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I have one breast that is three times the size of the other. What procedure would be...

Q:

I have one breast that is three times the size of the other. What procedure would be best to have in order to correct this?

A:

Having two different size breasts gives you the unique opportunity to see which size you like better. You could need an augmentation on the small side, a reduction on the large side, or both to arrive somewhere in the middle with respect to size. Often the best procedure is determined as much by shape issues as they are by size. Usually the best results are achieved with surgery on both breasts.

A:

 

Many women considering breast augmentation surgery are seeking to not only enhance the volume of their breasts, but to also enhance the shape and/or improve the symmetry of their breasts. Essentially all breast shape and symmetry issues can be improved during breast augmentation surgery, and with most of them it is possible to make significant improvements and produce an aesthetically desirable breast profile. Accurate preoperative evaluation, appropriate surgical planning and attention to detail during the surgery are all crucial elements in achieving this goal.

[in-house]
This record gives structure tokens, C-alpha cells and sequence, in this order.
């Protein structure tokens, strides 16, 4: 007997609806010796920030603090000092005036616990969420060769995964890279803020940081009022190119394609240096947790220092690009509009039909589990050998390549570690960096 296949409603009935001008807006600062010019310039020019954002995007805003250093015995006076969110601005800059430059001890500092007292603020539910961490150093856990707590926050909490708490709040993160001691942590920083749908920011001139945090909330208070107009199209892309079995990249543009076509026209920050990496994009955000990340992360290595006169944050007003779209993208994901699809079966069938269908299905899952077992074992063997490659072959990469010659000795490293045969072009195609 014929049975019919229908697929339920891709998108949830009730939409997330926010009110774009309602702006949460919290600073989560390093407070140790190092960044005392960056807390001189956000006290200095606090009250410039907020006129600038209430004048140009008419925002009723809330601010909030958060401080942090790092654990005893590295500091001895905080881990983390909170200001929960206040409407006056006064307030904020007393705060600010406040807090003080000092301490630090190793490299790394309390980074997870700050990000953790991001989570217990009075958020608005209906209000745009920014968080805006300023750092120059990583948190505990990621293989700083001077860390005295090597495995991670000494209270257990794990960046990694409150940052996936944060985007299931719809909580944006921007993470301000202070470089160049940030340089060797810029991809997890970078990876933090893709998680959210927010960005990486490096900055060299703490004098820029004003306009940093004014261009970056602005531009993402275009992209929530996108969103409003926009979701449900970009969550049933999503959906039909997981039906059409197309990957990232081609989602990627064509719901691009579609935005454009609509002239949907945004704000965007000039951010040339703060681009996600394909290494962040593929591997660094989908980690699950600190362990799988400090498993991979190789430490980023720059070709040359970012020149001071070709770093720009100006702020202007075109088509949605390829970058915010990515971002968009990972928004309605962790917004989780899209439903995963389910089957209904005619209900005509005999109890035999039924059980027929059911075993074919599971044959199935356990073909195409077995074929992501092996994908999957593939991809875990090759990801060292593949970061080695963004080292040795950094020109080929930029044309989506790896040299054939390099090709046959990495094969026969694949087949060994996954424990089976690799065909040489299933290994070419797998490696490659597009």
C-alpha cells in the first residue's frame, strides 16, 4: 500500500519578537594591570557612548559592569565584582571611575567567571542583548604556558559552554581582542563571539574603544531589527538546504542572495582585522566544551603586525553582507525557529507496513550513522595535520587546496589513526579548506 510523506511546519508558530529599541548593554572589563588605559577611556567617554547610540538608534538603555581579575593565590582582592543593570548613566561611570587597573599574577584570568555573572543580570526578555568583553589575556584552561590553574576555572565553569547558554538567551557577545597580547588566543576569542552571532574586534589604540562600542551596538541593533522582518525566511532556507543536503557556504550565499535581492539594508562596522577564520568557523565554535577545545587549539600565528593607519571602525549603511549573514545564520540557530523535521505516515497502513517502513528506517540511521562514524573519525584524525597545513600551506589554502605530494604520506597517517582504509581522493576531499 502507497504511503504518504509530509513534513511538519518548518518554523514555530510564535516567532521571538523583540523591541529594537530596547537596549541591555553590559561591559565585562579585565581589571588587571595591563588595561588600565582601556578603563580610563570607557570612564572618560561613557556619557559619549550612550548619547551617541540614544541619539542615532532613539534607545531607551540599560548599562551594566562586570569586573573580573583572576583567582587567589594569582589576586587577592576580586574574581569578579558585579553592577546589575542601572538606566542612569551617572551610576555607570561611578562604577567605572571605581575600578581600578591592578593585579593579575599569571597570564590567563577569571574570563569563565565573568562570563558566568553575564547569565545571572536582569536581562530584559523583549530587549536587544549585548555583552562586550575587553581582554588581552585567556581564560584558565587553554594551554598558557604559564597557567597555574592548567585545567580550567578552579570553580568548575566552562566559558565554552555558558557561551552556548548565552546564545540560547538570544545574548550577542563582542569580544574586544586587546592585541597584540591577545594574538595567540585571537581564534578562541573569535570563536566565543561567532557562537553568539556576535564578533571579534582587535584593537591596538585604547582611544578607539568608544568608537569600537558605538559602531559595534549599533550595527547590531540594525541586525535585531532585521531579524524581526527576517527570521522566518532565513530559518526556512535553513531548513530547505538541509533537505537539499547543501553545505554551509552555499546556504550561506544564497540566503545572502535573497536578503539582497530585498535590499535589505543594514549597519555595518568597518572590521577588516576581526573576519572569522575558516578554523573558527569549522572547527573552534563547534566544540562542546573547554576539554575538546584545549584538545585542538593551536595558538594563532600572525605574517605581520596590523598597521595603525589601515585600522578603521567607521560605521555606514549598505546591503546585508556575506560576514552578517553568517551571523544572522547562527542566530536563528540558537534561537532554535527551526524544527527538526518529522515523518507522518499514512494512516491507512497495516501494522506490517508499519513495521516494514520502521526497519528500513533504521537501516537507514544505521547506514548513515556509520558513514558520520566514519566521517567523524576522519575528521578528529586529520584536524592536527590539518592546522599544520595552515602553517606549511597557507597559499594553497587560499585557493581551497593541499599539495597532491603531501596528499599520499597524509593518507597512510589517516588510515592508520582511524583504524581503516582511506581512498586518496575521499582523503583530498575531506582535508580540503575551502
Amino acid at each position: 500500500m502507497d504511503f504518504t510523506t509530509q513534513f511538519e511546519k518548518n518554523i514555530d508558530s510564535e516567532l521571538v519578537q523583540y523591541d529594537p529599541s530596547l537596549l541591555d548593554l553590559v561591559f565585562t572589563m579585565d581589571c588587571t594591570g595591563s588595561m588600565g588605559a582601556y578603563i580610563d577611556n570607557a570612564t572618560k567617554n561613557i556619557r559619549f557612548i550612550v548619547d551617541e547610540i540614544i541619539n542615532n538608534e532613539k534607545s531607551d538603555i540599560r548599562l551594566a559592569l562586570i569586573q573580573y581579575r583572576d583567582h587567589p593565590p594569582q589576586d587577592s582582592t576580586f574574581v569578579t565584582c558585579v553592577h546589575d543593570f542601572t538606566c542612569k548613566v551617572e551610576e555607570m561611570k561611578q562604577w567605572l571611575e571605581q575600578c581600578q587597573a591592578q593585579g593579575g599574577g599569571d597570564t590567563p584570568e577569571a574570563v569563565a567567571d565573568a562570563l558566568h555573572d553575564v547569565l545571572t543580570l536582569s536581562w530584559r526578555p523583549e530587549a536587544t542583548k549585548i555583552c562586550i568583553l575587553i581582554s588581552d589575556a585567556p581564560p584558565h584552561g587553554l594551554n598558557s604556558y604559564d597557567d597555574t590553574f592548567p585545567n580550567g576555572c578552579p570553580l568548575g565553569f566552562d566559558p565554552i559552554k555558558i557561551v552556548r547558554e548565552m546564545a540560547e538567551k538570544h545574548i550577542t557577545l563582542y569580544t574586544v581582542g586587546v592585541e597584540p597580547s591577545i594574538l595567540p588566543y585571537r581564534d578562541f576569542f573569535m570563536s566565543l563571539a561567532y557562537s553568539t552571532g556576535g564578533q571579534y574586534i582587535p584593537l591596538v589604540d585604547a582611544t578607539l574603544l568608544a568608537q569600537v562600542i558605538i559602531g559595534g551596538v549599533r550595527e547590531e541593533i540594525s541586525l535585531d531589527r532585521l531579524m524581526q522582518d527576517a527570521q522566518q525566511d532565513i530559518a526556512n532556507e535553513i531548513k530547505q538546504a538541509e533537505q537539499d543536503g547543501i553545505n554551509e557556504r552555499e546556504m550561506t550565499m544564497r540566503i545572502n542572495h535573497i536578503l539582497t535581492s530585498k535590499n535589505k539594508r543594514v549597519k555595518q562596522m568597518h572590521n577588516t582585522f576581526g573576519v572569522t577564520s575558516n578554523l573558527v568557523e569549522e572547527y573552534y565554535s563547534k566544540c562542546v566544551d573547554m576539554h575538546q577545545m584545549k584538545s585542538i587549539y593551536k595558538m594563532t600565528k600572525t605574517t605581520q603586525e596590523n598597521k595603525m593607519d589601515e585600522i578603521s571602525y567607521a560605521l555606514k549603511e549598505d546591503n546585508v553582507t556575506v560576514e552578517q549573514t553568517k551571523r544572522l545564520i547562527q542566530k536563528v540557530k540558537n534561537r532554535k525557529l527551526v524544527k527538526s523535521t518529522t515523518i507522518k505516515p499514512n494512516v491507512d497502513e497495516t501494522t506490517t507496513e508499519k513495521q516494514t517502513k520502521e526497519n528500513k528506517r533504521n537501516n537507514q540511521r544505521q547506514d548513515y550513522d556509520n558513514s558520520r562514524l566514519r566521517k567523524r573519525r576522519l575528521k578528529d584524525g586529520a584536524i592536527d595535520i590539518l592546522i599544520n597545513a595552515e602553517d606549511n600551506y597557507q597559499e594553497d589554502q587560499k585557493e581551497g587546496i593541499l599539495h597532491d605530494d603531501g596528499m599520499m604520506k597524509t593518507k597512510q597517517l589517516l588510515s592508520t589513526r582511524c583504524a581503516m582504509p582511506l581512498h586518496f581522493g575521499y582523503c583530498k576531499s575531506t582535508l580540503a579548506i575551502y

Breast asymmetry is extremely common, and in fact essentially all breasts have some identifiable and measurable asymmetry. So the goal of surgery is not really perfect symmetry, as that does not exist in nature, but rather to produce the closest approximation of symmetry that is possible. In some cases it is possible to improve size asymmetry by using breast implants of different volumes and/or profiles. To do so one must patiently evaluate a wide variety of  breast implant sizers intra-operatively with the patient in the upright sitting position. In some cases the breasts appear to be similar in volume, but asymmetries in the projection of the chest wall may mandate the use of different size implants in order to produce the closest approximation of symmetry.

For some patients it is actually quite important to reduce the volume of the larger breast (hence the somewhat confusing term 'reduction augmentation'), which in turn allows the surgeon to use breast  implants of the same or similar size. If there is a significant difference in breast volume, and one attempts to address that difference solely by using breast implants of different size, then the result may be acceptable early on but as time passes the breasts will age very differently. The smaller breast with the larger breast implant will tend to remain youthful and perky-appearing, while the larger breast with the smaller breast implant will gradually become droopy-appearing and may eventually assume the appearance of a breast hanging off of a small implant. Not a pretty picture.

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